Medical maijuana growers prepare to open shops

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20 Under 40: JenniferDessoye

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20 Under 40: Jessica Siegfried

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20 Under 40: David Johns

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As a doctor of internal medicine at Physicians Health Alliance, Dr. Ariane M. Conaboy, 34, realizes the importance of human life and how fragile it can be at times. Conaboy graduated from Scranton Prep and the University of Scranton with a double major in (read more)

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By Phil Yacuboski

Since Gov. Tom Wolf signed medical marijuana legislation into law back in April of last year, companies are just now getting to the set-up-shop phase.

Pennsylvania Medical Solutions received one of two growing licenses in the northeast region and will open a marijuana growing operation on Rosanna Street in Scranton’s Green Ridge section.

“We’re excited to expand operations to another state, and we are deeply committed to the Scranton area,” said Kyle Kingsley, M.D., chief executive officer of Pennsylvania Medical Solutions and its parent company Vireo Health, in a statement. “We’ve had tremendous success in other states with a distinct focus on a medical model for cannabis, as it aligns with our physician-led, patient-focused mission.”

The company will be looking for a number of positions including a general manager, security officers and a chemist. It hopes to hire local residents.

PMS is not without controversy. The Pennsylvania Department of Health is being sued by BrightStar Biomedics LLC which argues that, since PMS is involved in a criminal investigation in another state, it should not be awarded the Scranton license. Investigators charged two former PMS workers in Minnesota for illegally transporting cannabis oil.

Columbia Care, which plans to open a dispensary location on Kidder Street in Wilkes-Barre, will finalize staffing by the end of the year.

“The Kidder Street facility construction project will be completed in early 2018,” said Nicholas Vita, the CEO of Columbia Care.

Not everyone is happy with the process the state used to hand out the dispensary licenses. Geoff Whaling, president of Bunker Bontanicals, paid $10,000 to be considered to grow medical marijuana, but lost out on the bid. His proposed growing facility, in a 1960s-era underground bunker in Lower Pottsgrove Township, Montgomery County, was denied a license.

“I was advocating for a Pennsylvania-first initiative,” said Whaling, who worked for years to pass medical marijuana legislation. He also serves as the president of the Pennsylvania Hemp Industry Council. His company has investors, engineers and board members – all from Pennsylvania. “The department decided against that,” he said. “The legislation wasn’t clear, so they felt they had to allow all states in.”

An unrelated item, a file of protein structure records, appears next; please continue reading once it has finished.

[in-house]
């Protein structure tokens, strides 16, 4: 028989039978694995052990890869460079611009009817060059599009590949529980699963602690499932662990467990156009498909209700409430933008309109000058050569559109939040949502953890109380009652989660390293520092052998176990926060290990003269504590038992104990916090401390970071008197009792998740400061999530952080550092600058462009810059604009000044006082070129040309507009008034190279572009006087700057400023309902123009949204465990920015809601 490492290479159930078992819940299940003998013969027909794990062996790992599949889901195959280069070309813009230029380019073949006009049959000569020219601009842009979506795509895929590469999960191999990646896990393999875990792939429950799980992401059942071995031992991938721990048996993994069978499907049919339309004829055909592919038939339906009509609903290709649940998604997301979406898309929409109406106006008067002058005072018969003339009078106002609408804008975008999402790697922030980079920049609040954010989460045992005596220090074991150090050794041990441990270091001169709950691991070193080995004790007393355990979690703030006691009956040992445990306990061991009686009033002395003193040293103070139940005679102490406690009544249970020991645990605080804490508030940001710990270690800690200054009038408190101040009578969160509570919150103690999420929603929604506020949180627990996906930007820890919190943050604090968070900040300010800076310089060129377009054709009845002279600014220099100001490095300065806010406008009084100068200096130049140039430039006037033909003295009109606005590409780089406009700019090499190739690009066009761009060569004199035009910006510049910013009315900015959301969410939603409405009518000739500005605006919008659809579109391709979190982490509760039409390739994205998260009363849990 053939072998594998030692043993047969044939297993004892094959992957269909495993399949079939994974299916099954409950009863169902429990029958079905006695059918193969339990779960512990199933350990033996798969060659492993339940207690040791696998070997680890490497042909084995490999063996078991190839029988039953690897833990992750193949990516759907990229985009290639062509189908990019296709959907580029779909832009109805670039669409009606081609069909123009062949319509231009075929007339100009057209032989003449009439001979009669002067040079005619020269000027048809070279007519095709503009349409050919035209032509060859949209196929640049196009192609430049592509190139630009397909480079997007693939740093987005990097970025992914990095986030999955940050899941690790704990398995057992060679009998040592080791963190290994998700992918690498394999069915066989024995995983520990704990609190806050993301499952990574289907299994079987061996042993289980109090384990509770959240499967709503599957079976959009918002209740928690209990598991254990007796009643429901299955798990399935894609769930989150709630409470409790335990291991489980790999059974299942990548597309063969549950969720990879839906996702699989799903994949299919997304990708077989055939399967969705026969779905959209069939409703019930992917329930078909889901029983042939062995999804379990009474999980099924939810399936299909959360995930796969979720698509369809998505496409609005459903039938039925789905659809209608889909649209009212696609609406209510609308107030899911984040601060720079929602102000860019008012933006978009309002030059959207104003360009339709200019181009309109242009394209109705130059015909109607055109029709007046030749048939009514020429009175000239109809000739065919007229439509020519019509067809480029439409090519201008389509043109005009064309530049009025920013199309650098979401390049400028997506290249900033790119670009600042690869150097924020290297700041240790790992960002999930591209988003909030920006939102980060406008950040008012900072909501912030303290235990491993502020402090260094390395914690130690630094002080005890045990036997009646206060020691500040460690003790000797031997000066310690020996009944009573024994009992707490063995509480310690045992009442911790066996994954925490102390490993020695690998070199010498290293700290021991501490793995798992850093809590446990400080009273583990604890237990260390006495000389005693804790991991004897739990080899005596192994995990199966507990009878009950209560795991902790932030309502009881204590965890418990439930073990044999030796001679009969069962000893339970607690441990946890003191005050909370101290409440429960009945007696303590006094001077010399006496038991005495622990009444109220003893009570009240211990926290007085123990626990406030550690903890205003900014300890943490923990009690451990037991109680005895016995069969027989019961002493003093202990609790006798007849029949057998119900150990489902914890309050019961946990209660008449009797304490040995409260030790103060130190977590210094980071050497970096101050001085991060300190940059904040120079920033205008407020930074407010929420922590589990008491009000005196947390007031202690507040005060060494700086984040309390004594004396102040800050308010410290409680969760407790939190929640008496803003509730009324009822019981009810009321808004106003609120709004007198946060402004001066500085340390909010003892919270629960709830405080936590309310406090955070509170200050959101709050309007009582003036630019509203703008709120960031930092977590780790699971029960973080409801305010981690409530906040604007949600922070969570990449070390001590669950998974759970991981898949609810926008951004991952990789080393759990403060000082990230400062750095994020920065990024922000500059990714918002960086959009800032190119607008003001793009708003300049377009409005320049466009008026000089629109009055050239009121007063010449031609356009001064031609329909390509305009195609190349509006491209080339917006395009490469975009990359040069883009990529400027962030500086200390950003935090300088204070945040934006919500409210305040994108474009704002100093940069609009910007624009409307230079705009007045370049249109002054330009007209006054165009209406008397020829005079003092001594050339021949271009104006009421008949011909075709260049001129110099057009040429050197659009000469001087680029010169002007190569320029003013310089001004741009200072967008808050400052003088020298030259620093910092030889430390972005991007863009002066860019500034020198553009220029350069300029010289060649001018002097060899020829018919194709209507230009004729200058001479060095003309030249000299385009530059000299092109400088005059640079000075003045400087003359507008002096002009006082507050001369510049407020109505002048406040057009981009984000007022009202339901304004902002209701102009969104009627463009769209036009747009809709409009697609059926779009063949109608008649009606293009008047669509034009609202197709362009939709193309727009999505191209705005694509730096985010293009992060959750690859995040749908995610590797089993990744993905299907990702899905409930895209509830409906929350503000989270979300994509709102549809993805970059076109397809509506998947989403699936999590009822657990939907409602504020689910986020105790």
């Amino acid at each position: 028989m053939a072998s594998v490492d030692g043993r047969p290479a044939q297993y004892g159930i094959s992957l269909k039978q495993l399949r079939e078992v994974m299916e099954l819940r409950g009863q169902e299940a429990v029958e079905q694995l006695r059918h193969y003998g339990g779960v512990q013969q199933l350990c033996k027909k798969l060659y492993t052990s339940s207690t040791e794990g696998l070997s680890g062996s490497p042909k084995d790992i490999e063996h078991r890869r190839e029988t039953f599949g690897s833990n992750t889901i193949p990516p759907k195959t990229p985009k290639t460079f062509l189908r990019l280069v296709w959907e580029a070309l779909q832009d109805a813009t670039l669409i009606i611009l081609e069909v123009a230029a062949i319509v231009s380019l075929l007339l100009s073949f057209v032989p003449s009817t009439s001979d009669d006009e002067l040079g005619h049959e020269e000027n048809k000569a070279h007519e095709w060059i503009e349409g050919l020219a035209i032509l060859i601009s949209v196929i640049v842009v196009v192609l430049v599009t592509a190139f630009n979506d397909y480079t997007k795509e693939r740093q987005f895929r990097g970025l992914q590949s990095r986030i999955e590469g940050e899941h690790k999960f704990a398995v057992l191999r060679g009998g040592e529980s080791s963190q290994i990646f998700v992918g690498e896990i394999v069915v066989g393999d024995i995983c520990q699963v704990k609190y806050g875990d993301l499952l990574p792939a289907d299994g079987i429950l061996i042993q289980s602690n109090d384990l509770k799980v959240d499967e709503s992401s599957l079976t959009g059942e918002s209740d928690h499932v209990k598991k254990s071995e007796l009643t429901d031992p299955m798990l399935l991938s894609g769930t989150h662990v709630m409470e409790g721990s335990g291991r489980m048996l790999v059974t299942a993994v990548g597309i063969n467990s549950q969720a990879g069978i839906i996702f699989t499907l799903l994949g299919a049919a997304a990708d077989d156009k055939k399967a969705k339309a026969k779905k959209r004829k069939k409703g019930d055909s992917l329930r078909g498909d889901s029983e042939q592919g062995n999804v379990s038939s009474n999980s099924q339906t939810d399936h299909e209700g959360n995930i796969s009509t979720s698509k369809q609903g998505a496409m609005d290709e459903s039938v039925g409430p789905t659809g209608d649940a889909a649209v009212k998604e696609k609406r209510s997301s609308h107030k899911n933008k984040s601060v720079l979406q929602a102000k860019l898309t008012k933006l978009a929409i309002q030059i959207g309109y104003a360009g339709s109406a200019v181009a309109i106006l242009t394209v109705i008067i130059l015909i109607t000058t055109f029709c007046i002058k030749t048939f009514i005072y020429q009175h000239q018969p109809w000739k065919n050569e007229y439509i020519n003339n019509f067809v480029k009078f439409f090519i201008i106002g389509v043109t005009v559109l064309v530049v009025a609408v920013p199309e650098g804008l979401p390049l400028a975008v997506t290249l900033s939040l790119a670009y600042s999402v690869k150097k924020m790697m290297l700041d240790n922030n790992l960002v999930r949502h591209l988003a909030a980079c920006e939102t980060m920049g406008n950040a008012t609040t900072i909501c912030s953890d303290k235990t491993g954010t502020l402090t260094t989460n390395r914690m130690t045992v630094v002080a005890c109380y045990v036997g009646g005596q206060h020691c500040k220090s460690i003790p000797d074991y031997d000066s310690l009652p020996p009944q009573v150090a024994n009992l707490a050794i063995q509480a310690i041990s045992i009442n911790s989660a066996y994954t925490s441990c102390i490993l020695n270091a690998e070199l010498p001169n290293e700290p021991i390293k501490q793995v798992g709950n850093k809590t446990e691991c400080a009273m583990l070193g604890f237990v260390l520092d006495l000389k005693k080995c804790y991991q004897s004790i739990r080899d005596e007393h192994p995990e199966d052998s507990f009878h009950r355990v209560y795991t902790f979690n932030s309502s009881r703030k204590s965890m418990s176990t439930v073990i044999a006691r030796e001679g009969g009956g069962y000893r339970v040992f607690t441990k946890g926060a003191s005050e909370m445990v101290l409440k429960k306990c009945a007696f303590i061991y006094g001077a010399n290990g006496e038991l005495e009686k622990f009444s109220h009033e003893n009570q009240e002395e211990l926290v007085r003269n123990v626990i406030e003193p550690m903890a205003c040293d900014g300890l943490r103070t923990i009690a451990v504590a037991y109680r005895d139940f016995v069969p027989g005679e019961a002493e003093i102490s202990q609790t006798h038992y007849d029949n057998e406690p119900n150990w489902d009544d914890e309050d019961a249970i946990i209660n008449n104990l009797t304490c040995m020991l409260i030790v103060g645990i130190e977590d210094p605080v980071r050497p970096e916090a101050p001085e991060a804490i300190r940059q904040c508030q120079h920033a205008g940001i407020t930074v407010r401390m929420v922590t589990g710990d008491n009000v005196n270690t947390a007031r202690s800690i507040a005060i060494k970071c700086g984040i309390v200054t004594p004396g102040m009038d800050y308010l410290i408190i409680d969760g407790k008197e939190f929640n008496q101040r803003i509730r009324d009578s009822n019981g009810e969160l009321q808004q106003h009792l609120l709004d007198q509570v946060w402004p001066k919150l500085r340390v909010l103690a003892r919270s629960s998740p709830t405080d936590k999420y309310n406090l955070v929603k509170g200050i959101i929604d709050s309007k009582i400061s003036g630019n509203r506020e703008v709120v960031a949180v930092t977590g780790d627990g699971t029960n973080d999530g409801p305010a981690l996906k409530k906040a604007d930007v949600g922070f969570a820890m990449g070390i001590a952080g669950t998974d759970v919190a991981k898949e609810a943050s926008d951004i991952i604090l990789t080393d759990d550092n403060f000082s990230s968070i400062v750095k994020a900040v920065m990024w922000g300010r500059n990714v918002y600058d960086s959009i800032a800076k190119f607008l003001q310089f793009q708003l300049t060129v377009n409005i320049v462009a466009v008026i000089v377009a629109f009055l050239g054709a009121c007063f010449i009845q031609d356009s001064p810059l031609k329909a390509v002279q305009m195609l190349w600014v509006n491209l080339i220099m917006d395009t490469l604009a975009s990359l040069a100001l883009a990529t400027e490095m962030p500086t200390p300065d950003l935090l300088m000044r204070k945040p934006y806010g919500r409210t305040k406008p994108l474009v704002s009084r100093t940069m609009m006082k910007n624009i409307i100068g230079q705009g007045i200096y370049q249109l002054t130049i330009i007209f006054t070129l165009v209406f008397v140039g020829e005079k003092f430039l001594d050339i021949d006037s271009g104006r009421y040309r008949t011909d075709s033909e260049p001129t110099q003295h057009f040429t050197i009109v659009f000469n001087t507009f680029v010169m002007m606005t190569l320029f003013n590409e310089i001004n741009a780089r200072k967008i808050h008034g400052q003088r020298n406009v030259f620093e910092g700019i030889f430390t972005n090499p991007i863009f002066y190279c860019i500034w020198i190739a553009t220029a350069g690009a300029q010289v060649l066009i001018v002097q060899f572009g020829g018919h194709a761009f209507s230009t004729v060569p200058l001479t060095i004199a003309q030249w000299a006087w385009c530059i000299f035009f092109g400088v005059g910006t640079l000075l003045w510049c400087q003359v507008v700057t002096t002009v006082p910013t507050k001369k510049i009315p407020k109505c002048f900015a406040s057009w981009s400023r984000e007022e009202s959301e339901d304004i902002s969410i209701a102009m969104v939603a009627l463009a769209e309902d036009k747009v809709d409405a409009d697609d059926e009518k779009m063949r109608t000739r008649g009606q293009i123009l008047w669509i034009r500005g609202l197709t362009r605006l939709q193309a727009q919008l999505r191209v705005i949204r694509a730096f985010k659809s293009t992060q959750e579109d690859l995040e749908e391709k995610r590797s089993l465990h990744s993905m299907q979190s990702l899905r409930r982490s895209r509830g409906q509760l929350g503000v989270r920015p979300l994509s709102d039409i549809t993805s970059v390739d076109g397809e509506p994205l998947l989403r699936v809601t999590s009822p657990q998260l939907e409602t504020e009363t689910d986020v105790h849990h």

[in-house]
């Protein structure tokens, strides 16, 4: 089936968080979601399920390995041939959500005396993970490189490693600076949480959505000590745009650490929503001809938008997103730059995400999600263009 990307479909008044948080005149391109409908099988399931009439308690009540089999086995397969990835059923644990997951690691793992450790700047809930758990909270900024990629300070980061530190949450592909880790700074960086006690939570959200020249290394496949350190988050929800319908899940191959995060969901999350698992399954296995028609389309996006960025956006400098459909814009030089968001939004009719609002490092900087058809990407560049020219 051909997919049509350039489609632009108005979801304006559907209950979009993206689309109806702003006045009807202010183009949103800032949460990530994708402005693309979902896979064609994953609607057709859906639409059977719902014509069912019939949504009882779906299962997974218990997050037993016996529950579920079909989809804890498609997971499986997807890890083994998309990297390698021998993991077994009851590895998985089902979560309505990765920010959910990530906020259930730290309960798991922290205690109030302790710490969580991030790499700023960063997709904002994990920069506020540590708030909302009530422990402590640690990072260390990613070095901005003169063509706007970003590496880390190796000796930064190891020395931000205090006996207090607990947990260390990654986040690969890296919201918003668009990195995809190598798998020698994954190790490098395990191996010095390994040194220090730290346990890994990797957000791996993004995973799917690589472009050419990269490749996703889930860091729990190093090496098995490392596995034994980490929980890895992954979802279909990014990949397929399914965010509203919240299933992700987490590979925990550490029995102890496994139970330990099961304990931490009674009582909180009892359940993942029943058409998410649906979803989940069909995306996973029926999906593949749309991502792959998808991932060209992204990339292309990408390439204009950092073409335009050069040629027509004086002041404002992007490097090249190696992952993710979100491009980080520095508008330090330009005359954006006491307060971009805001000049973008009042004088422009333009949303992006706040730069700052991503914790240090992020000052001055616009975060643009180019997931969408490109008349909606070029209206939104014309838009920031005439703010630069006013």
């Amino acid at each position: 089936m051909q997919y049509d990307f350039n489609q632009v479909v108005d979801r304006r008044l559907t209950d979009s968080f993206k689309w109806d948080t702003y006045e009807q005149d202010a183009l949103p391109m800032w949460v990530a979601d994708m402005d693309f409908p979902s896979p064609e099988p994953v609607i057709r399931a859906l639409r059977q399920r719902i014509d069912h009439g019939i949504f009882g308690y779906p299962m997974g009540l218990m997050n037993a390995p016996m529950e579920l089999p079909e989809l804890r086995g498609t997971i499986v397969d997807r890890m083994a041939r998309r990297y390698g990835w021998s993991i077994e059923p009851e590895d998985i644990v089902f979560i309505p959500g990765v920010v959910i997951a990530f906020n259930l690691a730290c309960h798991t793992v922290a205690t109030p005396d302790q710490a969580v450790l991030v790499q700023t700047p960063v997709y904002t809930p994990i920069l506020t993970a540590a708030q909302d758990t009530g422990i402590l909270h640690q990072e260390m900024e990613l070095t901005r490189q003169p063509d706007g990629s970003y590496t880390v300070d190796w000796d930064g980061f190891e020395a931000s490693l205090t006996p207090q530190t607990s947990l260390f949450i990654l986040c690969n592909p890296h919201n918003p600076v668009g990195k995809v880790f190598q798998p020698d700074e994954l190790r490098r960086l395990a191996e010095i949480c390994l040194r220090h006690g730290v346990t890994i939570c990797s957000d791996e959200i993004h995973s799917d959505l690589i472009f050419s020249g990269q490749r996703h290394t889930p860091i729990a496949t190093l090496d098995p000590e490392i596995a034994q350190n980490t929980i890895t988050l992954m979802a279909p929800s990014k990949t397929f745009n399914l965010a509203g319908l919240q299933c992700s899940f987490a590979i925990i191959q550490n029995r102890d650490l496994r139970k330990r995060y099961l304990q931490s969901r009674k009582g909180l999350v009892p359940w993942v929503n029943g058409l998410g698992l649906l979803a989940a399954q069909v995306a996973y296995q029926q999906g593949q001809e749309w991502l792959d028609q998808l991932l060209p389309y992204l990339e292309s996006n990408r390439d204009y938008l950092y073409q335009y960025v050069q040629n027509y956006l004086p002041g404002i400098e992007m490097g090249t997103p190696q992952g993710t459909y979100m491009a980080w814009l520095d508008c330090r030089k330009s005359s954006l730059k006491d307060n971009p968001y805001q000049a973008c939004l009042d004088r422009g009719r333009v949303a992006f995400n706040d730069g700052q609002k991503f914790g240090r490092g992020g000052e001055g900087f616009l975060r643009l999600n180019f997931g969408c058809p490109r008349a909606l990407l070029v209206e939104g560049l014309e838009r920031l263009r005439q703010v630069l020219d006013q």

Whaling, who called himself a patient advocate, said his company invested almost $300,000 in engineering drawings and permit fees to be up and running in six months.

Bunker Botanicals was one of 177 companies that applied for a medical marijuana dispensary license in Pennsylvania. Unlike any other state, the number of licenses the state is awarding is significantly higher than other states. There were 27 dispensary licenses and 12 grower/processor licenses awarded.

“I am confident that the state is going to reconcile many of these challenges either themselves or they are going to do so because they are threatening to sue,” he added. But Whaling said he does not plan to file suit. He intends to reapply for another license in the region that includes Montgomery County as well as another region.

A total of 52 dispensary licenses will eventually be awarded when the medical marijuana program is fully implemented in 2018. April Hutcheson, a spokeswoman for the Pennsylvania Department of Health said there is currently no timetable for opening the next round of permits.

“There are Pennsylvanians suffering today from cancer, Parkinson’s and epilepsy who need to legally use medical marijuana to alleviate their symptoms. We continue to move forward with a patient-focused program designed to give Pennsylvanians with serious-medical conditions, as outlined in the law, relief,” she said.

However, some in the business community still have concerns about medical marijuana and its effect on the workforce, especially testing and how to be sure an employee isn’t abusing the drug while returning to work.

“Everyone wants a safe workplace,” said David N. Taylor, president of the Pennsylvania Manufacturers’ Association. “The only safe number of workplace injuries is zero. To be able to protect employers from liability when employees in that workplace are lawfully making use of those drugs as per the recent change, those things should have been included at the outset.”

Taylor said if any issues arise with workers who are hurt on the job due to someone impaired by medical marijuana, it will likely be necessary for employers to respond.

“We would seek legislative solutions, to litigate it and to seek answers through whatever means we can,” he said. “If the treatments are medically valid, there are going to be consequences whether intended or unintended. From the employer community perspective, there’s a lot going on in the workforce already, whether it’s employee retention, managing the workforce or adapting to market changes. This is just an unwelcome set of complications.”

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